Anyway, I’m with Ghandi on this one (actually I’m with Ghandi on a LOT of stuff, moreso than the Indians, although to be fair, it was them who shot him), Partition was a bad, bad, bad idea.
INT. CONGRESS PARTY HQ, CLOUD CITY, 1947 – DAY
Old friends JAWALHARLAL NERHU and MOHANDAS GHANDI walk down a corridor towards a conference room, deep in conversation.
NERHU: …but I’ve just cut a deal that will keep The Empire out of here for good.
Nerhu activates a door. It slides open to reveal… DARTH JINNAH!!
Ghandi SHOOTS his PASSIVE RESISTANCE at Jinnah, who just crumples it IN HIS FIST!
JINNAH: I would be honoured if you would join us.
NERHU (to Ghandi): He arrived just before you did. I’m sorry.
GHANDI: I bet you are. Friend.
But here we are. We can’t change the past, we’re kinda stuck with it. I just don’t like places founded on religious principles – Pakistan, Israel, Vatican City, Saudi Arabia – they are all deeply silly regions which only encourage deeply silly children who have not (and will never) grow up. I prefer places founded because people lived there and they all got along and decided it would all be in their best interests if they didn’t run about (usually, might I add, in a dress) screaming about what an invisible man who lives in the sky may or may not have said. And blowing stuff up.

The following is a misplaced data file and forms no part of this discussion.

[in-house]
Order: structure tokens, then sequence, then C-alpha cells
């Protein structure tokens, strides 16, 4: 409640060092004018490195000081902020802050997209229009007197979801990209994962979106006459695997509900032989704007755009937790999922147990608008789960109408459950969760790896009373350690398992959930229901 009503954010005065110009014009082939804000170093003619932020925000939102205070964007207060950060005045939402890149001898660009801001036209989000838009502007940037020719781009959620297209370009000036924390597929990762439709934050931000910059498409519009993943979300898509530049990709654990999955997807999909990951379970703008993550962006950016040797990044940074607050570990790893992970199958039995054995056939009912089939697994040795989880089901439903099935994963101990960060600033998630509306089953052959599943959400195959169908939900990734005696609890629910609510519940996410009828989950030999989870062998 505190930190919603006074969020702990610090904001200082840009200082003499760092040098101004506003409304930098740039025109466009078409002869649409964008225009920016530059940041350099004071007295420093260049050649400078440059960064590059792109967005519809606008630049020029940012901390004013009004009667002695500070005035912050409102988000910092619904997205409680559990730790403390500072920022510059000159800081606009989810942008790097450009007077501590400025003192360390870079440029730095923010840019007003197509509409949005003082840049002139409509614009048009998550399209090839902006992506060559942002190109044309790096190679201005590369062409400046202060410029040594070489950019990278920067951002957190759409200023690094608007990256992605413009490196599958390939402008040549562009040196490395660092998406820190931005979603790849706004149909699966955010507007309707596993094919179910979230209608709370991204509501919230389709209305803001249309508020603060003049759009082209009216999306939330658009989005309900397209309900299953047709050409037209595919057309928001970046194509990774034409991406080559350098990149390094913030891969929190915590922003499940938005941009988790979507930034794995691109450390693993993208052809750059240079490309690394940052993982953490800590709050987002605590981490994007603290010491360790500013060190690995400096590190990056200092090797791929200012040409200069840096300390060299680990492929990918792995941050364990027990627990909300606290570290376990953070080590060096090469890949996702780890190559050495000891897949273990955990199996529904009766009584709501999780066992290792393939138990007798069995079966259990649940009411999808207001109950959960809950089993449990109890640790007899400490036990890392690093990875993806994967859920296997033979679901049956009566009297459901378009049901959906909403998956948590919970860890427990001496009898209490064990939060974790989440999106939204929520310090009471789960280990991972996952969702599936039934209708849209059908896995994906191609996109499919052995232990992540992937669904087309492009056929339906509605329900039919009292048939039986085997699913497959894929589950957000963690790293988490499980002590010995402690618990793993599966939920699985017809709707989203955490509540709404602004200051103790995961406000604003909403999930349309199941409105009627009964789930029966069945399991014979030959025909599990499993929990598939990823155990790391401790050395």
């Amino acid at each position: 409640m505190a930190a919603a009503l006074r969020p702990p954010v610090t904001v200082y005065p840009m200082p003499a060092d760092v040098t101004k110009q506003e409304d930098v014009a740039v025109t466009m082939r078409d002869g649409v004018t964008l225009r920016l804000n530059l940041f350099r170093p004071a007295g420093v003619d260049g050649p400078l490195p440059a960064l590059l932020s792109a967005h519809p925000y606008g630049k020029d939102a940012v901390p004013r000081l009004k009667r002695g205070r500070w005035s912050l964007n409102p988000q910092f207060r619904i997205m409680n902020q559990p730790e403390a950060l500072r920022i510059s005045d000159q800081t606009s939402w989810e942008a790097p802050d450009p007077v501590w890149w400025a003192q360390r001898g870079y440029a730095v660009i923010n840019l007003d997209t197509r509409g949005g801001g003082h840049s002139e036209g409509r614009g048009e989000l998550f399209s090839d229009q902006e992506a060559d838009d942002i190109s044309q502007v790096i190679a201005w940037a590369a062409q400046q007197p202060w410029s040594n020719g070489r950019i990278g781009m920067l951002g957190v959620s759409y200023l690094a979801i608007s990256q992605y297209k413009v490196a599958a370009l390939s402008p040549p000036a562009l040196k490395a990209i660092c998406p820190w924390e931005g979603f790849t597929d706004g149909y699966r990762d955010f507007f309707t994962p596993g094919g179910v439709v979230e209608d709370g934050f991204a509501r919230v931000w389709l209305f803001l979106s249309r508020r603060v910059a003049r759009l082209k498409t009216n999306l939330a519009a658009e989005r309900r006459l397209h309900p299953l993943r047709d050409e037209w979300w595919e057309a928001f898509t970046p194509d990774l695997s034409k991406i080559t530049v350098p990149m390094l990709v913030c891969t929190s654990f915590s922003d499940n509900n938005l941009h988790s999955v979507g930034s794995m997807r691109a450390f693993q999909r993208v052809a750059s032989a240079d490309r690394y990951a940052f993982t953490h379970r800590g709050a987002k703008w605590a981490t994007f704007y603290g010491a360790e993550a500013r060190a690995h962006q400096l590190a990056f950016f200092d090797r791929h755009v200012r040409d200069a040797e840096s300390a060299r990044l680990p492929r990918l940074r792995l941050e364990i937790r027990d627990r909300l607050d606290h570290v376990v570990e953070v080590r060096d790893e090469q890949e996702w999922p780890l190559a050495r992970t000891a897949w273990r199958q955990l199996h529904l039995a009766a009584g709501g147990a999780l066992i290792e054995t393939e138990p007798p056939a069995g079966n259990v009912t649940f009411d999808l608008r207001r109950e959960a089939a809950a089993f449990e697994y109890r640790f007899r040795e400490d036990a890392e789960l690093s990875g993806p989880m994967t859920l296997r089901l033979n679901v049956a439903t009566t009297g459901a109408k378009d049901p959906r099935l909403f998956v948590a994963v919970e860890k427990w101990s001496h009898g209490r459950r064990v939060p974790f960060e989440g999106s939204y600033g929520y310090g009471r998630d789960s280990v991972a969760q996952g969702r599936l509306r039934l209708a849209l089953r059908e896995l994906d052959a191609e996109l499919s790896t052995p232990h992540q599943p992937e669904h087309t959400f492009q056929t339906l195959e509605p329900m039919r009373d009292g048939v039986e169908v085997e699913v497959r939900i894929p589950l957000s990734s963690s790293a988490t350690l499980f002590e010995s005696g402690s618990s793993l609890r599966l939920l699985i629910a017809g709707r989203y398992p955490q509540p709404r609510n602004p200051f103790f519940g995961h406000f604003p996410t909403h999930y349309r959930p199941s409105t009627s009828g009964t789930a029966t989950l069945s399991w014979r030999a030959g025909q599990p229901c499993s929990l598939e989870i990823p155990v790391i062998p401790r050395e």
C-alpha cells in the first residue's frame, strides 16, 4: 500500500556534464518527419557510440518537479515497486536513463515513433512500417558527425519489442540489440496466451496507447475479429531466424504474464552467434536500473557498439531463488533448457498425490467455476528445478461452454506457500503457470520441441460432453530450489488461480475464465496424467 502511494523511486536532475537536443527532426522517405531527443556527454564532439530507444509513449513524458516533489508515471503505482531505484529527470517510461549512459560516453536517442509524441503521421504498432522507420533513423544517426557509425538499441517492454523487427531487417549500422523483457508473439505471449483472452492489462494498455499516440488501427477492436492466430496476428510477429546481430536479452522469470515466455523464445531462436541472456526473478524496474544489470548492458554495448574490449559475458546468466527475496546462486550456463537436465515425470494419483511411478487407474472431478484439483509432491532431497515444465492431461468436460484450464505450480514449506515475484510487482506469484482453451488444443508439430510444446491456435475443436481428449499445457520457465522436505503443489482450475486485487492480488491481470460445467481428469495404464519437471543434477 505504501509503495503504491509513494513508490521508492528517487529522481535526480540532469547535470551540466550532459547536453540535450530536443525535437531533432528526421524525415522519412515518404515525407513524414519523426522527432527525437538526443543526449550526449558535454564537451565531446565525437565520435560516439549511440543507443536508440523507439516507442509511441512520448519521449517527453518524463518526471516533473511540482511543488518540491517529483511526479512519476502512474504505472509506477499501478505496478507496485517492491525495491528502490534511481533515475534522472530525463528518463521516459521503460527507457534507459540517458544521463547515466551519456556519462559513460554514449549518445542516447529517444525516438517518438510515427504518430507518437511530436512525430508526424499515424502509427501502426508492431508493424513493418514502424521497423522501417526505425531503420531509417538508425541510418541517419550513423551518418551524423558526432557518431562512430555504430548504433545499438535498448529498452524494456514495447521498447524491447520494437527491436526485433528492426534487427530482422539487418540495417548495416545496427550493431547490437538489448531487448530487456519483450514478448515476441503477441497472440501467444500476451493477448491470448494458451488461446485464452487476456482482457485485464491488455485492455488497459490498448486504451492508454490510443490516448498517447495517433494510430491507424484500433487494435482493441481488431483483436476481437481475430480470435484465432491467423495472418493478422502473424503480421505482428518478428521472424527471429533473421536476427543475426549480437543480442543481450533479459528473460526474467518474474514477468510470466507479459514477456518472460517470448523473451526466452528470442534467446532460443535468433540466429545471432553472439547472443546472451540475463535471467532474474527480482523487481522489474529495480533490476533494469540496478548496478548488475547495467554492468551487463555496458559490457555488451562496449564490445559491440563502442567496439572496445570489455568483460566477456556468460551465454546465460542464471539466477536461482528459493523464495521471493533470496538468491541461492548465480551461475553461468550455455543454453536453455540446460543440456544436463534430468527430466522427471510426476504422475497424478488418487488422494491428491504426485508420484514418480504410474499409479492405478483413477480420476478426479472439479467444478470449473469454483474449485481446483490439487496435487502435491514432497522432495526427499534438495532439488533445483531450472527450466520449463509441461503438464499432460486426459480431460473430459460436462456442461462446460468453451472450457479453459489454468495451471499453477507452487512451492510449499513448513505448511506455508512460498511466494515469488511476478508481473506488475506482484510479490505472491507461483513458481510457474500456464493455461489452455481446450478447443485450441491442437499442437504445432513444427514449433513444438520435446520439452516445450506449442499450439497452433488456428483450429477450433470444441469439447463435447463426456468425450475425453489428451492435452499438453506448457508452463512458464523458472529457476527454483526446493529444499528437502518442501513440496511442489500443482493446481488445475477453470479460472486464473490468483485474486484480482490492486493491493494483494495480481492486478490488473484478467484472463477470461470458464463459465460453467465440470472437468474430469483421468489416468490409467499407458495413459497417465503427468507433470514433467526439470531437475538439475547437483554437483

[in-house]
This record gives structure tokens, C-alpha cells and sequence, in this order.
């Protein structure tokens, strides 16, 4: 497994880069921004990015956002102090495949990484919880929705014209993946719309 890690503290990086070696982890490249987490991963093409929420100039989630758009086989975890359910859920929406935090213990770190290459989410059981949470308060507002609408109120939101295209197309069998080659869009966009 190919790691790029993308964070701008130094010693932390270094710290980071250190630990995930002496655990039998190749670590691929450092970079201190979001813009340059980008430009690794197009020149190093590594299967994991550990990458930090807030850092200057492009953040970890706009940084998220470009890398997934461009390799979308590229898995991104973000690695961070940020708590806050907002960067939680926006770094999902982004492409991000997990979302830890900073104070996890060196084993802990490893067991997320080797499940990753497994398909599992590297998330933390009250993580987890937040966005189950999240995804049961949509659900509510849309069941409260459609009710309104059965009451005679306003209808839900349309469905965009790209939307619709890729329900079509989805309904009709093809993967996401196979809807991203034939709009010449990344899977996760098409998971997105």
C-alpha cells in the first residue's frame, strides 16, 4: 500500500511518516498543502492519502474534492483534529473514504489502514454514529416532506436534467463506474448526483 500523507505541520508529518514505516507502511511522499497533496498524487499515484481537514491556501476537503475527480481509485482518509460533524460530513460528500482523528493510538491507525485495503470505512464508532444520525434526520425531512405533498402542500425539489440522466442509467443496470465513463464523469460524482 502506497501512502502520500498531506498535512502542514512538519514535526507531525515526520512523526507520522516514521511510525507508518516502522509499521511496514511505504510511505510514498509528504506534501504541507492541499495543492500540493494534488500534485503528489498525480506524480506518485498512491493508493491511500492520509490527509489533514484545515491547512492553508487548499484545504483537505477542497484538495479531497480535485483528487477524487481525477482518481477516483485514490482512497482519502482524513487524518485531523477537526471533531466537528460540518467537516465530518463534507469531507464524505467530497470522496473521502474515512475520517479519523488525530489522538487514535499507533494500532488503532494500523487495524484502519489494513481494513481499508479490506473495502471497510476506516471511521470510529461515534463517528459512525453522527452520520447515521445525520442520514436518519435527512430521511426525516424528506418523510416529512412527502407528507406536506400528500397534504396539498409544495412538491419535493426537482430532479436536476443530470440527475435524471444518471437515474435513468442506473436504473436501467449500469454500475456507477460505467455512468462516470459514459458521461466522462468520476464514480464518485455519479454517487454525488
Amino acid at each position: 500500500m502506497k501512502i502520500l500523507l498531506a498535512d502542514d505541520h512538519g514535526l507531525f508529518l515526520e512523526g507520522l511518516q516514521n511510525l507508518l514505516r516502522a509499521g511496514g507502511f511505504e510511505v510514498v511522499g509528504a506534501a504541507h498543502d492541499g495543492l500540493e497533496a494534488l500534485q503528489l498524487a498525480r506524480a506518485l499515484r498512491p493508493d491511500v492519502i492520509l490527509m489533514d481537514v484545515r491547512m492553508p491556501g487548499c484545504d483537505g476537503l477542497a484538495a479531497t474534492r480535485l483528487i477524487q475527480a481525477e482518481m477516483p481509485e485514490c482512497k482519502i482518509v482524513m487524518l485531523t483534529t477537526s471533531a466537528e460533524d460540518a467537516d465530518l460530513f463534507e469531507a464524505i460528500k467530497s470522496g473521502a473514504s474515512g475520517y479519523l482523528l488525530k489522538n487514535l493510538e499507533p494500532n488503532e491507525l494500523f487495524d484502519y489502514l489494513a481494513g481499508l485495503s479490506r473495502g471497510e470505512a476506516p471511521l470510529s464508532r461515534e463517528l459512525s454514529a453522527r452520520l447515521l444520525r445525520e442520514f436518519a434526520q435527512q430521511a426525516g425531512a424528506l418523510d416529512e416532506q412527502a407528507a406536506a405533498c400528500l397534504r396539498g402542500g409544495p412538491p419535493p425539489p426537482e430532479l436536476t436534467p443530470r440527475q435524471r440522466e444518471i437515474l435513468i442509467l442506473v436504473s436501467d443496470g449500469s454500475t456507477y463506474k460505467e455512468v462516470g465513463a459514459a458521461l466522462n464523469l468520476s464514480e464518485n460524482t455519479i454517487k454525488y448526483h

Oh, it’s nice to have got the Middle East out of the way so I can say stuff like that without fear of having my head chopped off. No, seriously.
Anyway, as we were hitting Pakistan, it was a Security Level 2 situation on board, which pretty much meant lockdown for us passengers (that would be just me, then). The crew did allow me to scoot down the gangplank at run about in circles in the port going w00t w00t, but only for about 30 seconds and then I had to run back onboard and hide in my cabin LIKE A COWARDLY FISH.
And that was my ‘visit’ to Pakistan. I’m glad. It would have been a LOT of messing to get a visa for the place and, lets face it, it’s one of the seven active warzones left on the planet (according to Wikipedia) and ginger boys with neat hats are high on the list of know-your-enemy silhouettes.
We were in Karachi Port for about a day. On Thursday we set off towards the swirling monsoon storms that heralded our passage towards India, the great sub-continent. One of the crew was getting promoted, so I was invited to join the chaps on a barbecue on deck. It was like the Mad Hatter’s Tea Party and I was the only one wearing a hat. Sheltered from the wind on the port side of the ship, the vessel leered menacingly in the choppy waters and the containers (hundreds of ‘em) creaked and moaned like somebody was going a little overboard on the old ghost ship sound effects.
Meanwhile we stuffed our faces with beef and chicken and pork (YES!), drank copious amounts of Becks beer and Johnnie Walker and sang to the sirens with a yo-ho-ho and a (literal) bottle of rum. Before long I was DJing the crew aftershow and rocking out with my air guitar while the officers sung Burmese karaoke on the deck below.
The next day the combination of the booze and the waves made me a little worse for wear, but on the Saturday we had arrived.
I had made it to India. Country 163. At bloomin’ last. It’s frickkin’ AUGUST!! I better get my skates on.